Difficult topics could be presented with humour. In such way they are better perceived and have a greater impact - that's what Belina Raffy, who has chosen the comedy genre to spread the message of sustainability, believes. Global citizen, educator and consultant launched Rockit Impact Accelerator 2.0 on March 17th in Vilnius.


Belina Raffy became interested in sustainability issues almost two decades ago, when it was still a topic of lip service. A graduate of prestigious academic institutions and a consultant with a solid background, her first lighting struck while watching the film An Inconvenient Truth. However, it was the tone in which the activists spoke at the time that disappointed her.


By combining the tried-and-tested genre of stand-up with comic elements, Belina Raffy began to talk about important issues in a very different way than usual. In this interview, she explains why it's important to notice the positive, to laugh and to carry out projects that have a real impact rather than being convenient for the marketing department narrative.


How did you end up in the sustainability field, what inspires you the most there?


As I kid, I grew up playing in forests. My first real job was as an IT project manager in the back office of a global bank. To boost my morale, I tried improvisation and stand-up comedy for the first time. But in my job, I felt like I was a forest fairy trapped in a horrible machine with nice people. And, in a way, I was.


Part of my remit was to prepare for Y2k compliance. We were treating a novel, complex challenge as a linear, complicated one, which we also under-resourced. We had 4 out of 5 managers on ‘stress leave’ for months. Then, in August 1999, I did an MBA to relax.

And I started studying with some of the best improvisers on the planet, with the desire to bring mindsets and practices to organisations so that we could navigate complexity, embrace emergence, and bring inspired creativity to work.

Initially, I did this for plain ‘creativity at work’ workshops, but my heart was increasingly insisting on bringing sustainability issues front and centre as the impetus for all innovation. I remember working for one client who stated that I couldn’t mention the ’S’ word anywhere in my creativity workshop for MBAs, because Sustainability was an elective course and not part of the main curriculum.


What did you see as the shortcomings of sustainability communication at the time?


Yes, at the same time, I saw those involved in the sustainability movement either communicating in an angry, dispiriting way or corporates approaching the complexity of sustainability in a linear, machine-like way.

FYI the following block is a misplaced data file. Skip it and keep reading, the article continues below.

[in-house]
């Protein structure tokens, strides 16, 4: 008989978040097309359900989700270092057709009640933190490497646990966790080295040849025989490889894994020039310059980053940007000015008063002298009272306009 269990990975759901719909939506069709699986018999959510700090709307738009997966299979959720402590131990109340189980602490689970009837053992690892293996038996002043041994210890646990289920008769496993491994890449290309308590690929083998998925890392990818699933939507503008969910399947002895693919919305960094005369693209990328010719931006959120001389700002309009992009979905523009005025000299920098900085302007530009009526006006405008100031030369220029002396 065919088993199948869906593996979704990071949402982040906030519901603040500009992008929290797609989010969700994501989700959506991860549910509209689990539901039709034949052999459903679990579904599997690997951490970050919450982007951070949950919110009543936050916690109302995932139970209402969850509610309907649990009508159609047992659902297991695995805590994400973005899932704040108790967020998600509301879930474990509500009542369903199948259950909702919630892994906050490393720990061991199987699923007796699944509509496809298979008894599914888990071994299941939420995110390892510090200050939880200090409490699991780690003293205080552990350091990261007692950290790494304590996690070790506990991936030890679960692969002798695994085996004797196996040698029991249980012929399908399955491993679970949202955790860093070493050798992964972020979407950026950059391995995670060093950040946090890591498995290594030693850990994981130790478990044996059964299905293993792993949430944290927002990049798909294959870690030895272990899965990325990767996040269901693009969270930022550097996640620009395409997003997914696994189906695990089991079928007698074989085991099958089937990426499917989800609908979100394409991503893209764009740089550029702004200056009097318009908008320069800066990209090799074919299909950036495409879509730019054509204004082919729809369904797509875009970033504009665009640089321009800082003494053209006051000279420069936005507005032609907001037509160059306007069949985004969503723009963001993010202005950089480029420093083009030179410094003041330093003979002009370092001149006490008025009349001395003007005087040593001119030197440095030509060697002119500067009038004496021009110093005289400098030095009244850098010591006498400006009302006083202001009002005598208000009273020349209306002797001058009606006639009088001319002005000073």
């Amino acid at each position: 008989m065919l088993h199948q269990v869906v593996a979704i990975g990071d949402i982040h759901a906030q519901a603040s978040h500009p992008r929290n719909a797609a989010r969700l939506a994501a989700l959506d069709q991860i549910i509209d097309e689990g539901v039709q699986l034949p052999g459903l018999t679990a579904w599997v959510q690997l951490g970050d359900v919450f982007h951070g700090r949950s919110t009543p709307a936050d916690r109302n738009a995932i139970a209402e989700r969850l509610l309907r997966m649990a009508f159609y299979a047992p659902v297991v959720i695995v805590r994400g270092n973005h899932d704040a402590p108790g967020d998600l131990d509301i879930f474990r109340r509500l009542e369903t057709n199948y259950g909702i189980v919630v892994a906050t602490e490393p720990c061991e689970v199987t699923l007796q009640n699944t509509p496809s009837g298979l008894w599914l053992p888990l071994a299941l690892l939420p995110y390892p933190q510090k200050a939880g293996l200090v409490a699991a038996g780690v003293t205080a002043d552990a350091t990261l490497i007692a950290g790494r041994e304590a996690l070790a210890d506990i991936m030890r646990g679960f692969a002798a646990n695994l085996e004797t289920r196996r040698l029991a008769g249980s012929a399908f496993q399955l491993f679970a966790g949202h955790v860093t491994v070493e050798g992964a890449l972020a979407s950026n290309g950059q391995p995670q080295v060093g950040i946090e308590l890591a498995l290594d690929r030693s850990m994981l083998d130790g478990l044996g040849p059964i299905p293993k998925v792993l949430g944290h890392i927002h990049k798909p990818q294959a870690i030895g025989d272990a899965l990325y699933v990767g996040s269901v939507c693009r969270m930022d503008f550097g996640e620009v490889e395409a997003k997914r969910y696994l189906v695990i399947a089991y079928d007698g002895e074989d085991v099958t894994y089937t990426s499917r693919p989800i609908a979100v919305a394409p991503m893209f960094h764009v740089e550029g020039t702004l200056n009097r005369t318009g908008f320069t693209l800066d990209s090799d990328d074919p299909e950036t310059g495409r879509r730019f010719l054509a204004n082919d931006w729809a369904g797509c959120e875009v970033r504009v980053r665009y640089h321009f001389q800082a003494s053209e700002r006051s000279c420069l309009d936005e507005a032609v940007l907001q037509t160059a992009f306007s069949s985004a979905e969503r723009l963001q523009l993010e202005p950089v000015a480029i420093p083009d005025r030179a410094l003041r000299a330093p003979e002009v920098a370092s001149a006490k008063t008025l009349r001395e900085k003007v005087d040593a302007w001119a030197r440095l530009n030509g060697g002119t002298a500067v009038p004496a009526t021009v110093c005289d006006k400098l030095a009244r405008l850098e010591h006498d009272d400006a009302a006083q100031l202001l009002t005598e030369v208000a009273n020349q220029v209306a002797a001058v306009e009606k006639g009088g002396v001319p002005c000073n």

And then I saw Al Gore’s An Inconvenient Truth. And I noticed that my visceral reaction was that I wanted to get into a Hummer and go shopping while things were still in stores. And I realised that this was an emergency. Not just what he was saying, but the shortfall in how he was saying it. The way that sustainability was being approached and communicated was not what humanity or Earth needed. It was putting us in our ‘lizard brain’ in ‘fight or flight’ mode, when we as a species needed to collaborate more deeply than ever.


I started working with sustainability professionals, scientists, and companies to teach them improvisation - a technology designed to help people in scary situations to be generous, collaborative, and able to navigate complexity.


Sustainability, SDG's and ESG's are quite serious topics these days, why have you chosen comedy or stand-up models to spread the information or educate people?


I honestly had to look up what ESGs are.


Anyway, these are serious topics. And I noticed the effect on me that TV shows like The Daily Show had on me. I was able to learn and remember something about often heavy current events in a way that felt light and which I could process. This felt like an important alternative to what I saw sustainability professionals doing - either dryly presenting horrifying data (e.g. An Inconvenient Truth) or angrily shouting at potential allies. Yes, almost every activist did that at the time.


I also embraced the use of stand-up comedy because I wanted to help my clients who were looking at difficult social and environmental issues. Part of what we do when we consciously improvise is that we notice more about ourselves, the people around us, and our environment. I was teaching sustainability practitioners to do that. But unless we also have a practice of looking for the bright spots, we will burn ourselves out by noticing more darkness.